Amelia Island 1992:
BASSETT'S COMEBACK ON TRACK
Tuesday, April 7, 1992
AMELIA ISLAND -- Carling Bassett Seguso was 15, battling Chris Evert in the final of the WTA Championships here in 1983. The kid lost in three sets, but she won the hearts of the national television viewers that day.
Bassett was back on the clay at Amelia Island Plantation Monday. The tournament is called the Bausch & Lomb Championships now, and Bassett is a 24-year-old mother and wife. Across the net was 16-year-old Lindsay Davenport, the U.S. junior champion.
Times change, but experience doesn't. It still wins three-set matches.
Down 2-6, 0-2, Bassett rallied to beat Davenport 2-6, 6-4, 6-3.
''Lindsay is going to be a good player, but she's still a little young and she had a little lapse,'' said Bassett, who won a main-draw match for the first time in three tournaments since her comeback began in March.
Bassett passed up a main-draw wild card to play qualifying over the weekend. Her two victories helped her come back Monday.
''I knew I could win this match,'' Bassett said. ''If I had gone on the court without a match, and I was getting blown away, I might have doubted it.''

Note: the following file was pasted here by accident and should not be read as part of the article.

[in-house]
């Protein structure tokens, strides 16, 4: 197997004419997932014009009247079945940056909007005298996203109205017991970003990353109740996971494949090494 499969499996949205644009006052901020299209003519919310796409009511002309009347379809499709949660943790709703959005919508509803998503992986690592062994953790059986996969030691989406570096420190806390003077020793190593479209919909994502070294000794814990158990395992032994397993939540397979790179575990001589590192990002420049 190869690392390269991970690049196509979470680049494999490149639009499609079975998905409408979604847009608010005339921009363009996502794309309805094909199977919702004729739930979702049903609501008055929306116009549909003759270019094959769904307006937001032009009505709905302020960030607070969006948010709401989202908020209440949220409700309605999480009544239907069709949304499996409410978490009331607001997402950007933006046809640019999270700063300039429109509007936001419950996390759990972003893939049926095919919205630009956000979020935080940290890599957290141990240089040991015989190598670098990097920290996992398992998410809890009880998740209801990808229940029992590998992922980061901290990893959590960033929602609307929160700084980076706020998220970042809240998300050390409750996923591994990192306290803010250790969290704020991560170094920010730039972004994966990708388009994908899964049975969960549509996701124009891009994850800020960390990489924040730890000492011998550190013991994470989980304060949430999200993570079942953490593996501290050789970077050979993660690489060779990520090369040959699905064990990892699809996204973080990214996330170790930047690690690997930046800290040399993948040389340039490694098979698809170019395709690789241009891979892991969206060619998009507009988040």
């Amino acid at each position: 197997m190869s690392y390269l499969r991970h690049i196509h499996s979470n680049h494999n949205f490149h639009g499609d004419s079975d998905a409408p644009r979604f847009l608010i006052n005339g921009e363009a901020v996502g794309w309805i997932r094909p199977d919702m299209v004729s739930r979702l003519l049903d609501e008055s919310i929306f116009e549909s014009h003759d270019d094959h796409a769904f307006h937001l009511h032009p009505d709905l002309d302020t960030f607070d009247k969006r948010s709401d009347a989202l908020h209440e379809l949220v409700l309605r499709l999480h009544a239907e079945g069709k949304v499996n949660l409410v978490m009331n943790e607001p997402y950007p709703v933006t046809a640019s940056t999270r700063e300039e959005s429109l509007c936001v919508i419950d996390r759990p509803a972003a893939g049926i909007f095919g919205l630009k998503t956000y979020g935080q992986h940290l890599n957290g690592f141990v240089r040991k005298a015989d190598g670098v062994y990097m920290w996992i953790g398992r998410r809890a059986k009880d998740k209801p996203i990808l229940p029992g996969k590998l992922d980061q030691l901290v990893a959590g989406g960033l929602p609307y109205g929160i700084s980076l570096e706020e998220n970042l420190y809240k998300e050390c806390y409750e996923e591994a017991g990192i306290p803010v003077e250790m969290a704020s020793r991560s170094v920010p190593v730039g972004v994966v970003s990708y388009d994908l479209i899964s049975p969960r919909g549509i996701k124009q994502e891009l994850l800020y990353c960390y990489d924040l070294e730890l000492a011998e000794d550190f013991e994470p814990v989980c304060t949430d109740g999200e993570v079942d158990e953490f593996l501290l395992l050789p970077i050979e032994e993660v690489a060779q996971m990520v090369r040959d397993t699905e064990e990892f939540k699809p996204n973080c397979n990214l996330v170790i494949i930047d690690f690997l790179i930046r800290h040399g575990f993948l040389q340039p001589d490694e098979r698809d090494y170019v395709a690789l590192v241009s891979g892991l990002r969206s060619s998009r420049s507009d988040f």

Bassett knew she couldn't slug it out with Davenport, a 6-foot Californian.
''She feeds off pace, so I tried to slow it down and make her think more,'' Bassett said. ''There was no way I was going to beat her the other way.''
Davenport, who also qualified, was frustrated by the slow surface.
''Players run balls down more on clay,'' Davenport said. ''Carling was anticipating better as the match went on. But I think I let her back in. She played well, but after the second set I got so upset and made too many errors.''
Bassett built a 4-1 lead in the final set, but lost her serve at love.
''The next game was very important,'' said Bassett, who broke Davenport at 15. ''Click -- she could have come back on by hitting a few more hard balls.''
Bassett, who plays the winner of the Natalia Zvereva-Petra Ritter match Wednesday, will be back on the computer after her third tournament. If she loses, she will be ranked approximately No. 351. A victory over Zvereva would move Bassett up to approximately No. 255.
The comeback, which began with the Virginia Slims of Florida, has been rewarding, although Bassett is without her children for the first time in her life.
''We were driving up I-95 with the whole family last week,'' said Bassett, who lives in Boca Raton. ''We'd gone about 40 minutes in the pouring rain. C.J. wouldn't sit in her car seat and Holden wanted a drink. Robert said he couldn't take six hours of this, so he turned around and brought the kids home. Probably just as well, but I would have been a basket case by now.''
-- Halle Cioffi edged Michelle Jackson-Nobrega of Palm Beach Gardens 6-2, 4-6, 7-6 (10-8). Jackson missed two match points, serving for the match at 6-5.